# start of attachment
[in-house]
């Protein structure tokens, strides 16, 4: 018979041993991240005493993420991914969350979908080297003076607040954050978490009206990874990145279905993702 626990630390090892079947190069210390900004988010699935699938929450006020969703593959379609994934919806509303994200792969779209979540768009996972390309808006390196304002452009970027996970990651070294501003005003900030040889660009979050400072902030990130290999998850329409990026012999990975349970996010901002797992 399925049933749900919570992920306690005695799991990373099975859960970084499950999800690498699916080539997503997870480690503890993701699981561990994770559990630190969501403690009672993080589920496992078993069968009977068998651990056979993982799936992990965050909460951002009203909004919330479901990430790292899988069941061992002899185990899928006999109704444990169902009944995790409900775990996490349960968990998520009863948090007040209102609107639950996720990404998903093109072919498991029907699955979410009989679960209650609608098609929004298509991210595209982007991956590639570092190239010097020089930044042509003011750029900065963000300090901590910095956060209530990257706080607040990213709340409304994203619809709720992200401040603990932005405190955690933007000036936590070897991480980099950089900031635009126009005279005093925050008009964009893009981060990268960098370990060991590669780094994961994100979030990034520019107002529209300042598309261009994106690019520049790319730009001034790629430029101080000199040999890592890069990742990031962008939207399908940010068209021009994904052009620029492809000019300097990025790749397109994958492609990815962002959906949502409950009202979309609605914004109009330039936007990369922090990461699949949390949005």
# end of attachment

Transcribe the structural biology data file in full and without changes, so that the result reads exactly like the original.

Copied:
[in-house]
């Protein structure tokens, strides 16, 4: 018979041993991240005493993420991914969350979908080297003076607040954050978490009206990874990145279905993702 626990630390090892079947190069210390900004988010699935699938929450006020969703593959379609994934919806509303994200792969779209979540768009996972390309808006390196304002452009970027996970990651070294501003005003900030040889660009979050400072902030990130290999998850329409990026012999990975349970996010901002797992 399925049933749900919570992920306690005695799991990373099975859960970084499950999800690498699916080539997503997870480690503890993701699981561990994770559990630190969501403690009672993080589920496992078993069968009977068998651990056979993982799936992990965050909460951002009203909004919330479901990430790292899988069941061992002899185990899928006999109704444990169902009944995790409900775990996490349960968990998520009863948090007040209102609107639950996720990404998903093109072919498991029907699955979410009989679960209650609608098609929004298509991210595209982007991956590639570092190239010097020089930044042509003011750029900065963000300090901590910095956060209530990257706080607040990213709340409304994203619809709720992200401040603990932005405190955690933007000036936590070897991480980099950089900031635009126009005279005093925050008009964009893009981060990268960098370990060991590669780094994961994100979030990034520019107002529209300042598309261009994106690019520049790319730009001034790629430029101080000199040999890592890069990742990031962008939207399908940010068209021009994904052009620029492809000019300097990025790749397109994958492609990815962002959906949502409950009202979309609605914004109009330039936007990369922090990461699949949390949005």